Stress – II: How?

The first post of this series ends with the following sentence:

Once you have decided that the state of emergency and alarm is not something that you want to live with, there are things that you can to manage and take your stress reaction under control. This begins from within, because the only thing that we can ever truly control is how we react to a situation or a person, and how we behave and in turn how we feel about it. All other things in life are beyond our control to varying degrees.


This is a very useful way of seeing things, and potentially everything in life. It is neither too dismissive of the world around us, nor too engaging that we get lost in it. I think it encourages us to carefully identify that fine border between ourselves (which we can control) and the rest of the world (which we cannot control). If stress is unmanaged for too long, this border gets blurred, and then we lose sight of what we can and cannot control in our lives. The longer we live like this, the more difficult it gets to undo our confusion and straighten things out. 

As I’ve said before, stress is not something we could or would even want to get rid of, but it is instead something we want to manage. If you think you are suffering from acute or prolonged stress or anxiety, here are some simple ways to manage it.

1. Teach yourself how to breathe deeper and to relax the diaphragm:


The way we move and hold ourselves can have a great effect on the way breathe, because postural muscles are sometimes the same muscles as those used in respiration, or at least they are closely located. The longer we sit in front of the computer or TV, the more lazy these muscles become and they lose strength. People who work with computers most often complain about muscular problems around the shoulders and upper chest, because these muscles become very tight and strained. The problem is that these muscles are also involved in breathing. As a result, breathing becomes shorter and confined to the tops of the lungs. Following the general principle of “use it or you lose it!”, the unused bronchioles (i.e. little air sacks) in the lower parts of the lungs get tighter and smaller.

In addition, the diaphragm – a sheet of muscle, tendon and other connective tissue – loses its stretchy tone and becomes very tight, and fails to do its full part in breathing. Due to its close relation and connection to your spine and pelvic floor and some other big muscles, not to mention the organs that are suspended off it, how our diaphragm feels has a great impact on how we breathe. (More details and my declaration of love for the diaphragm will be included in another post at a later date.). So, deliberately deepening the breath will have the effect of reversing this unhelpful build up of tension in the lungs and diaphragm.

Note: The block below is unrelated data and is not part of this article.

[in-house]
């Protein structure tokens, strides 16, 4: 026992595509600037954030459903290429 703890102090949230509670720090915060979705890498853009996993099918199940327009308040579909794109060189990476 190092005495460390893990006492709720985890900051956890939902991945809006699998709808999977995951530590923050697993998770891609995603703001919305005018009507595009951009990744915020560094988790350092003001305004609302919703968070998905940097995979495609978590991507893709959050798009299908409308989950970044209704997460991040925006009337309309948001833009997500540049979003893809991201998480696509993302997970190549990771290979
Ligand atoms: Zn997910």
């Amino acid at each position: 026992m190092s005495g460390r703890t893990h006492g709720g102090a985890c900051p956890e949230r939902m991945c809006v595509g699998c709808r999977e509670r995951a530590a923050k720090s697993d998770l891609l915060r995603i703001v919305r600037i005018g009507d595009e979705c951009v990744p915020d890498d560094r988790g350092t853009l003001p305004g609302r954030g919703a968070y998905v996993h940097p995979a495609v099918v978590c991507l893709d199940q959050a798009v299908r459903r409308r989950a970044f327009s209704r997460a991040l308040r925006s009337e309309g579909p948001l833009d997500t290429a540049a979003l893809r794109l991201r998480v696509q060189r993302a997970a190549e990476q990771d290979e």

What can you do: 

Sit or lie down in a comfortable position so that your spine is straight and extended and you can expand your lungs without difficulty. Put one hand on the belly and the other on the chest.

Set your timer for only 60 seconds, observe your natural breath and make a mental note of anything you observe in your chest, on your back, under your hands during this minute.

Then, empty your lungs completely and breathe in for as long as 6 seconds, hold your breath for a second or two, and then breathe out for as long as 6-7 seconds. Therefore equalising your inhales and your exhales, each which should be at least 6 seconds long. Do this for about 3-4 minutes.

A quick fix is to breathe in deeply and then exhaling it quickly out of your mouth, like a soft or maybe fast sigh.

2. Take a break and have fun

I know this sounds very general and quite impossible for a time when you are feeling crushed under a lot of stress. But it is true. When you are having fun, your body and brain produce lots of substances that make your mind and your muscles relax, and therefore you feel relaxed. This is a nice way to get rid of some of the tension in your body.

What can you do: 

Do some exercise and rest afterwads. This doesn’t have to be high-power exercise that will exhaust you. Go to a yoga class, get on the treadmill and run a kilometre or two, join a short spinning class. If you don’t want to go to the gym, YouTube is full of yoga instruction videos, or take a walk, run around the neighbourhood.

If you have a hobby, start a small and fun project, nothing too demanding, but something you can go back every now and then when you need a break from your work.